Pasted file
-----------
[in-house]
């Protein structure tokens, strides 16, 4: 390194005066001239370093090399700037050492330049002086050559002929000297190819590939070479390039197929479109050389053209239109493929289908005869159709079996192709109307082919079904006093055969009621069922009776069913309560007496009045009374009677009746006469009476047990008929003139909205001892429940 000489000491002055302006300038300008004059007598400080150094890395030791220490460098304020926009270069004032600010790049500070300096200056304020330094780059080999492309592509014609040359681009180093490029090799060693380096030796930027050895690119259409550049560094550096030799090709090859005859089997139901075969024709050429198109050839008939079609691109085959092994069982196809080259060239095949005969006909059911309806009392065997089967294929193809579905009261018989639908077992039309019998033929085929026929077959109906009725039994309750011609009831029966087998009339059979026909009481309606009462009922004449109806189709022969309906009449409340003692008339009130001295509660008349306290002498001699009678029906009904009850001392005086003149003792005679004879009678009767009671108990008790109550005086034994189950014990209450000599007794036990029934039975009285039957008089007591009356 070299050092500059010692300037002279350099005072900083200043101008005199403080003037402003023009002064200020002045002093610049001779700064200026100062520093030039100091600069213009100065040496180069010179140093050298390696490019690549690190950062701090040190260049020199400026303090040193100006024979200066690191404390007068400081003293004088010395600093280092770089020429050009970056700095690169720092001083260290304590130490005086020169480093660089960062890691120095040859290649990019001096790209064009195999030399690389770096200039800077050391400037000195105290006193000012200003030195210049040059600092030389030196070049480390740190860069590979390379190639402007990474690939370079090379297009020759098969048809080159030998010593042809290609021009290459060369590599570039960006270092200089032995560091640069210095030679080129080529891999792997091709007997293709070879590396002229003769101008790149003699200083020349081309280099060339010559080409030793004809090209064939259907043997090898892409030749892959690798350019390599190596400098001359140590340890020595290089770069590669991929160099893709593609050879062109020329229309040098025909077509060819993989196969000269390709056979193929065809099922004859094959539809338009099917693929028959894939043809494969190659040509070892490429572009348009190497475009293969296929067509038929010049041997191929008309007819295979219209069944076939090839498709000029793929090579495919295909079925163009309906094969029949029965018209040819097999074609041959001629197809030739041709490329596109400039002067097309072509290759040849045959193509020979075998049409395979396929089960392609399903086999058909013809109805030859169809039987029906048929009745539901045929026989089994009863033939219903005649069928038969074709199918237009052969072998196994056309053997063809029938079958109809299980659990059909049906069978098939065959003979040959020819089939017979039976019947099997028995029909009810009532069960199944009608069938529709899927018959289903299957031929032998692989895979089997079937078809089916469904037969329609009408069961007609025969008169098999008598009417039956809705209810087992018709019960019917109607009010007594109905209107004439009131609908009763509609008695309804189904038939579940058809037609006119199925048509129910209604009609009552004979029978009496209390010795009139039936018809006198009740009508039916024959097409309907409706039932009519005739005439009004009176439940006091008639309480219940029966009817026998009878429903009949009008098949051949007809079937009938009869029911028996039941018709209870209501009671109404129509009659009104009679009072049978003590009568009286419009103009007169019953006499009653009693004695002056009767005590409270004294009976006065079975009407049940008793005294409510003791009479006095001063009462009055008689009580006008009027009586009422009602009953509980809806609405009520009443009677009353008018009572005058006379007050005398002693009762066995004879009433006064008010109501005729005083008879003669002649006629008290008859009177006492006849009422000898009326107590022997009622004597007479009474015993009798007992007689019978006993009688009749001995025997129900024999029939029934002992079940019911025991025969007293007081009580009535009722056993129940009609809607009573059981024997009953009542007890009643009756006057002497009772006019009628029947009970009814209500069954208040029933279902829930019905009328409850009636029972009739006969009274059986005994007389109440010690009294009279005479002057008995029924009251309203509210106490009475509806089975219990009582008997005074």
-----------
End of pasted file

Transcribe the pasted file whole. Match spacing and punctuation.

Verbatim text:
[in-house]
């Protein structure tokens, strides 16, 4: 390194005066001239370093090399700037050492330049002086050559002929000297190819590939070479390039197929479109050389053209239109493929289908005869159709079996192709109307082919079904006093055969009621069922009776069913309560007496009045009374009677009746006469009476047990008929003139909205001892429940 000489000491002055302006300038300008004059007598400080150094890395030791220490460098304020926009270069004032600010790049500070300096200056304020330094780059080999492309592509014609040359681009180093490029090799060693380096030796930027050895690119259409550049560094550096030799090709090859005859089997139901075969024709050429198109050839008939079609691109085959092994069982196809080259060239095949005969006909059911309806009392065997089967294929193809579905009261018989639908077992039309019998033929085929026929077959109906009725039994309750011609009831029966087998009339059979026909009481309606009462009922004449109806189709022969309906009449409340003692008339009130001295509660008349306290002498001699009678029906009904009850001392005086003149003792005679004879009678009767009671108990008790109550005086034994189950014990209450000599007794036990029934039975009285039957008089007591009356 070299050092500059010692300037002279350099005072900083200043101008005199403080003037402003023009002064200020002045002093610049001779700064200026100062520093030039100091600069213009100065040496180069010179140093050298390696490019690549690190950062701090040190260049020199400026303090040193100006024979200066690191404390007068400081003293004088010395600093280092770089020429050009970056700095690169720092001083260290304590130490005086020169480093660089960062890691120095040859290649990019001096790209064009195999030399690389770096200039800077050391400037000195105290006193000012200003030195210049040059600092030389030196070049480390740190860069590979390379190639402007990474690939370079090379297009020759098969048809080159030998010593042809290609021009290459060369590599570039960006270092200089032995560091640069210095030679080129080529891999792997091709007997293709070879590396002229003769101008790149003699200083020349081309280099060339010559080409030793004809090209064939259907043997090898892409030749892959690798350019390599190596400098001359140590340890020595290089770069590669991929160099893709593609050879062109020329229309040098025909077509060819993989196969000269390709056979193929065809099922004859094959539809338009099917693929028959894939043809494969190659040509070892490429572009348009190497475009293969296929067509038929010049041997191929008309007819295979219209069944076939090839498709000029793929090579495919295909079925163009309906094969029949029965018209040819097999074609041959001629197809030739041709490329596109400039002067097309072509290759040849045959193509020979075998049409395979396929089960392609399903086999058909013809109805030859169809039987029906048929009745539901045929026989089994009863033939219903005649069928038969074709199918237009052969072998196994056309053997063809029938079958109809299980659990059909049906069978098939065959003979040959020819089939017979039976019947099997028995029909009810009532069960199944009608069938529709899927018959289903299957031929032998692989895979089997079937078809089916469904037969329609009408069961007609025969008169098999008598009417039956809705209810087992018709019960019917109607009010007594109905209107004439009131609908009763509609008695309804189904038939579940058809037609006119199925048509129910209604009609009552004979029978009496209390010795009139039936018809006198009740009508039916024959097409309907409706039932009519005739005439009004009176439940006091008639309480219940029966009817026998009878429903009949009008098949051949007809079937009938009869029911028996039941018709209870209501009671109404129509009659009104009679009072049978003590009568009286419009103009007169019953006499009653009693004695002056009767005590409270004294009976006065079975009407049940008793005294409510003791009479006095001063009462009055008689009580006008009027009586009422009602009953509980809806609405009520009443009677009353008018009572005058006379007050005398002693009762066995004879009433006064008010109501005729005083008879003669002649006629008290008859009177006492006849009422000898009326107590022997009622004597007479009474015993009798007992007689019978006993009688009749001995025997129900024999029939029934002992079940019911025991025969007293007081009580009535009722056993129940009609809607009573059981024997009953009542007890009643009756006057002497009772006019009628029947009970009814209500069954208040029933279902829930019905009328409850009636029972009739006969009274059986005994007389109440010690009294009279005479002057008995029924009251309203509210106490009475509806089975219990009582008997005074």